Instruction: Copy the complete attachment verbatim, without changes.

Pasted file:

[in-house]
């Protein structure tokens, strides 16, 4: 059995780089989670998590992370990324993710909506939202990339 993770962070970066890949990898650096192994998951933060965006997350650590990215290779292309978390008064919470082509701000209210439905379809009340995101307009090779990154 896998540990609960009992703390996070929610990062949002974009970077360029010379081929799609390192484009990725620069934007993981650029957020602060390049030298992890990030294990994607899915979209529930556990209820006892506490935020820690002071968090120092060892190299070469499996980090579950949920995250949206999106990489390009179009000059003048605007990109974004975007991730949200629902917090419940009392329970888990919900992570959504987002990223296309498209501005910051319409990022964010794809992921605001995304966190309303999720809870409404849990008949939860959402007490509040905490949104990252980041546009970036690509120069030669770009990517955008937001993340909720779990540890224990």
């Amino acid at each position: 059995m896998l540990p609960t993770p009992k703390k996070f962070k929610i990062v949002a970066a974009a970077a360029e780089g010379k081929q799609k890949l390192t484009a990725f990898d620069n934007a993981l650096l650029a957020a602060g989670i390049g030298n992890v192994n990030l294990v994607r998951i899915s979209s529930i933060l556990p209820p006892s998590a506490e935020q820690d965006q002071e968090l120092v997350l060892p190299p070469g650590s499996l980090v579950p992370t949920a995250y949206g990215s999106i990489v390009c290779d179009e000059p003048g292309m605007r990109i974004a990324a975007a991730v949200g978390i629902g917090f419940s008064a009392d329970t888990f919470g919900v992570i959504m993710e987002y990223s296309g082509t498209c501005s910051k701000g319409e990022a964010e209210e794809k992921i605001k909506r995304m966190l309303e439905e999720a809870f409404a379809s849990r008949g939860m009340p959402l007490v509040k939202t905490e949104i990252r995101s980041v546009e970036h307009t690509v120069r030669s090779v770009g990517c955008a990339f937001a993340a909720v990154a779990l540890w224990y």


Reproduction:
[in-house]
């Protein structure tokens, strides 16, 4: 059995780089989670998590992370990324993710909506939202990339 993770962070970066890949990898650096192994998951933060965006997350650590990215290779292309978390008064919470082509701000209210439905379809009340995101307009090779990154 896998540990609960009992703390996070929610990062949002974009970077360029010379081929799609390192484009990725620069934007993981650029957020602060390049030298992890990030294990994607899915979209529930556990209820006892506490935020820690002071968090120092060892190299070469499996980090579950949920995250949206999106990489390009179009000059003048605007990109974004975007991730949200629902917090419940009392329970888990919900992570959504987002990223296309498209501005910051319409990022964010794809992921605001995304966190309303999720809870409404849990008949939860959402007490509040905490949104990252980041546009970036690509120069030669770009990517955008937001993340909720779990540890224990």
């Amino acid at each position: 059995m896998l540990p609960t993770p009992k703390k996070f962070k929610i990062v949002a970066a974009a970077a360029e780089g010379k081929q799609k890949l390192t484009a990725f990898d620069n934007a993981l650096l650029a957020a602060g989670i390049g030298n992890v192994n990030l294990v994607r998951i899915s979209s529930i933060l556990p209820p006892s998590a506490e935020q820690d965006q002071e968090l120092v997350l060892p190299p070469g650590s499996l980090v579950p992370t949920a995250y949206g990215s999106i990489v390009c290779d179009e000059p003048g292309m605007r990109i974004a990324a975007a991730v949200g978390i629902g917090f419940s008064a009392d329970t888990f919470g919900v992570i959504m993710e987002y990223s296309g082509t498209c501005s910051k701000g319409e990022a964010e209210e794809k992921i605001k909506r995304m966190l309303e439905e999720a809870f409404a379809s849990r008949g939860m009340p959402l007490v509040k939202t905490e949104i990252r995101s980041v546009e970036h307009t690509v120069r030669s090779v770009g990517c955008a990339f937001a993340a909720v990154a779990l540890w224990y």